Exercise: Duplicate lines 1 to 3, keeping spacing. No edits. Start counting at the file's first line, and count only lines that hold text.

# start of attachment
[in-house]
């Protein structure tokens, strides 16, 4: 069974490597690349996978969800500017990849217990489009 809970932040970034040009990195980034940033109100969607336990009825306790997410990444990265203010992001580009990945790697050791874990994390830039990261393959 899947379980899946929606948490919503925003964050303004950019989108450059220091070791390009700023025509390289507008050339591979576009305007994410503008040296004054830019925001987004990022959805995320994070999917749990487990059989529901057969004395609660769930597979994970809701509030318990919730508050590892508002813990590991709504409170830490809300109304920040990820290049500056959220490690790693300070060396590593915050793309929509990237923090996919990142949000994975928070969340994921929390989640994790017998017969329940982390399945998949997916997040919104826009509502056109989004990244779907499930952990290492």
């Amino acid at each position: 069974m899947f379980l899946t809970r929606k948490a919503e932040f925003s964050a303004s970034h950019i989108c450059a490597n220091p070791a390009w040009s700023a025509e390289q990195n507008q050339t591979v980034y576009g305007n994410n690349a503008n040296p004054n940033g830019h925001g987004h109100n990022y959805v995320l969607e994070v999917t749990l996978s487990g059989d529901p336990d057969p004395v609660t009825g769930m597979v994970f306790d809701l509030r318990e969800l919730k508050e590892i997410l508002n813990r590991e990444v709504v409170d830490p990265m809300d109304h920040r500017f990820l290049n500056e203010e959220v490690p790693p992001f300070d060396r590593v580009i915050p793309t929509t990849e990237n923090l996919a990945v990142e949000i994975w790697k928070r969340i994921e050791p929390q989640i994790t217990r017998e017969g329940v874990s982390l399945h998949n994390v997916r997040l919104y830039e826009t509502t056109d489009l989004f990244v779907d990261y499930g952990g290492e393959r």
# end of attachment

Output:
[in-house]
């Protein structure tokens, strides 16, 4: 069974490597690349996978969800500017990849217990489009 809970932040970034040009990195980034940033109100969607336990009825306790997410990444990265203010992001580009990945790697050791874990994390830039990261393959 899947379980899946929606948490919503925003964050303004950019989108450059220091070791390009700023025509390289507008050339591979576009305007994410503008040296004054830019925001987004990022959805995320994070999917749990487990059989529901057969004395609660769930597979994970809701509030318990919730508050590892508002813990590991709504409170830490809300109304920040990820290049500056959220490690790693300070060396590593915050793309929509990237923090996919990142949000994975928070969340994921929390989640994790017998017969329940982390399945998949997916997040919104826009509502056109989004990244779907499930952990290492």
């Amino acid at each position: 069974m899947f379980l899946t809970r929606k948490a919503e932040f925003s964050a303004s970034h950019i989108c450059a490597n220091p070791a390009w040009s700023a025509e390289q990195n507008q050339t591979v980034y576009g305007n994410n690349a503008n040296p004054n940033g830019h925001g987004h109100n990022y959805v995320l969607e994070v999917t749990l996978s487990g059989d529901p336990d057969p004395v609660t009825g769930m597979v994970f306790d809701l509030r318990e969800l919730k508050e590892i997410l508002n813990r590991e990444v709504v409170d830490p990265m809300d109304h920040r500017f990820l290049n500056e203010e959220v490690p790693p992001f300070d060396r590593v580009i915050p793309t929509t990849e990237n923090l996919a990945v990142e949000i994975w790697k928070r969340i994921e050791p929390q989640i994790t217990r017998e017969g329940v874990s982390l399945h998949n994390v997916r997040l919104y830039e826009t509502t056109d489009l989004f990244v779907d990261y499930g952990g290492e393959r």